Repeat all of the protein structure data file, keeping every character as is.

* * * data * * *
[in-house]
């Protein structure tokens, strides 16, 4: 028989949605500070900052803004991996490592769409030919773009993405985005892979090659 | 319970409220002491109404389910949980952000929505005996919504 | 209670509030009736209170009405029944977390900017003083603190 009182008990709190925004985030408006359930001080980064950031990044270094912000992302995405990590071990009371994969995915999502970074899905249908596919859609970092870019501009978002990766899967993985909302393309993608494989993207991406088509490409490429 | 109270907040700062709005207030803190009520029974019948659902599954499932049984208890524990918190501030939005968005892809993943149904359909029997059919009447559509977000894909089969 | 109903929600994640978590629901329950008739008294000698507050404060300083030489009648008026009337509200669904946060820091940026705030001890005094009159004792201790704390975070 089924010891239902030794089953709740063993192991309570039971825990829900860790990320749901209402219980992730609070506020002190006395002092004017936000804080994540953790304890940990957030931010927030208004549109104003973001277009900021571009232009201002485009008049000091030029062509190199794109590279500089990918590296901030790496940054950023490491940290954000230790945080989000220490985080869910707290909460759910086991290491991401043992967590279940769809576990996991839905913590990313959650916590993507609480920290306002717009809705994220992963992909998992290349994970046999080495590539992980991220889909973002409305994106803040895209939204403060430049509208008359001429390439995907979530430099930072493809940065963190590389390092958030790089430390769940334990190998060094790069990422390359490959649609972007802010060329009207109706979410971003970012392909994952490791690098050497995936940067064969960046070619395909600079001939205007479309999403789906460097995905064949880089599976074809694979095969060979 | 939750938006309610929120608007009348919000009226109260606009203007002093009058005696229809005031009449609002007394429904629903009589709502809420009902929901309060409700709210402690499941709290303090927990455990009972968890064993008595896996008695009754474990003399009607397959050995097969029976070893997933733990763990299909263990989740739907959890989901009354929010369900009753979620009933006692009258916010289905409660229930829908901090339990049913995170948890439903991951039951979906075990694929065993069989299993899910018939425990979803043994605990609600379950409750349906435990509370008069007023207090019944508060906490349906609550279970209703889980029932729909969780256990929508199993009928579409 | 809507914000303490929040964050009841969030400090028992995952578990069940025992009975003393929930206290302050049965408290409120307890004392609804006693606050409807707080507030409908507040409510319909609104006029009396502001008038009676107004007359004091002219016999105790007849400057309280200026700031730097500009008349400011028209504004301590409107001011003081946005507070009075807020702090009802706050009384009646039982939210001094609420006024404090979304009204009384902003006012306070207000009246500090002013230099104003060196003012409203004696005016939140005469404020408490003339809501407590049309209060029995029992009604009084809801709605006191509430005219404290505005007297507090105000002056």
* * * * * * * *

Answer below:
[in-house]
């Protein structure tokens, strides 16, 4: 028989949605500070900052803004991996490592769409030919773009993405985005892979090659 | 319970409220002491109404389910949980952000929505005996919504 | 209670509030009736209170009405029944977390900017003083603190 009182008990709190925004985030408006359930001080980064950031990044270094912000992302995405990590071990009371994969995915999502970074899905249908596919859609970092870019501009978002990766899967993985909302393309993608494989993207991406088509490409490429 | 109270907040700062709005207030803190009520029974019948659902599954499932049984208890524990918190501030939005968005892809993943149904359909029997059919009447559509977000894909089969 | 109903929600994640978590629901329950008739008294000698507050404060300083030489009648008026009337509200669904946060820091940026705030001890005094009159004792201790704390975070 089924010891239902030794089953709740063993192991309570039971825990829900860790990320749901209402219980992730609070506020002190006395002092004017936000804080994540953790304890940990957030931010927030208004549109104003973001277009900021571009232009201002485009008049000091030029062509190199794109590279500089990918590296901030790496940054950023490491940290954000230790945080989000220490985080869910707290909460759910086991290491991401043992967590279940769809576990996991839905913590990313959650916590993507609480920290306002717009809705994220992963992909998992290349994970046999080495590539992980991220889909973002409305994106803040895209939204403060430049509208008359001429390439995907979530430099930072493809940065963190590389390092958030790089430390769940334990190998060094790069990422390359490959649609972007802010060329009207109706979410971003970012392909994952490791690098050497995936940067064969960046070619395909600079001939205007479309999403789906460097995905064949880089599976074809694979095969060979 | 939750938006309610929120608007009348919000009226109260606009203007002093009058005696229809005031009449609002007394429904629903009589709502809420009902929901309060409700709210402690499941709290303090927990455990009972968890064993008595896996008695009754474990003399009607397959050995097969029976070893997933733990763990299909263990989740739907959890989901009354929010369900009753979620009933006692009258916010289905409660229930829908901090339990049913995170948890439903991951039951979906075990694929065993069989299993899910018939425990979803043994605990609600379950409750349906435990509370008069007023207090019944508060906490349906609550279970209703889980029932729909969780256990929508199993009928579409 | 809507914000303490929040964050009841969030400090028992995952578990069940025992009975003393929930206290302050049965408290409120307890004392609804006693606050409807707080507030409908507040409510319909609104006029009396502001008038009676107004007359004091002219016999105790007849400057309280200026700031730097500009008349400011028209504004301590409107001011003081946005507070009075807020702090009802706050009384009646039982939210001094609420006024404090979304009204009384902003006012306070207000009246500090002013230099104003060196003012409203004696005016939140005469404020408490003339809501407590049309209060029995029992009604009084809801709605006191509430005219404290505005007297507090105000002056």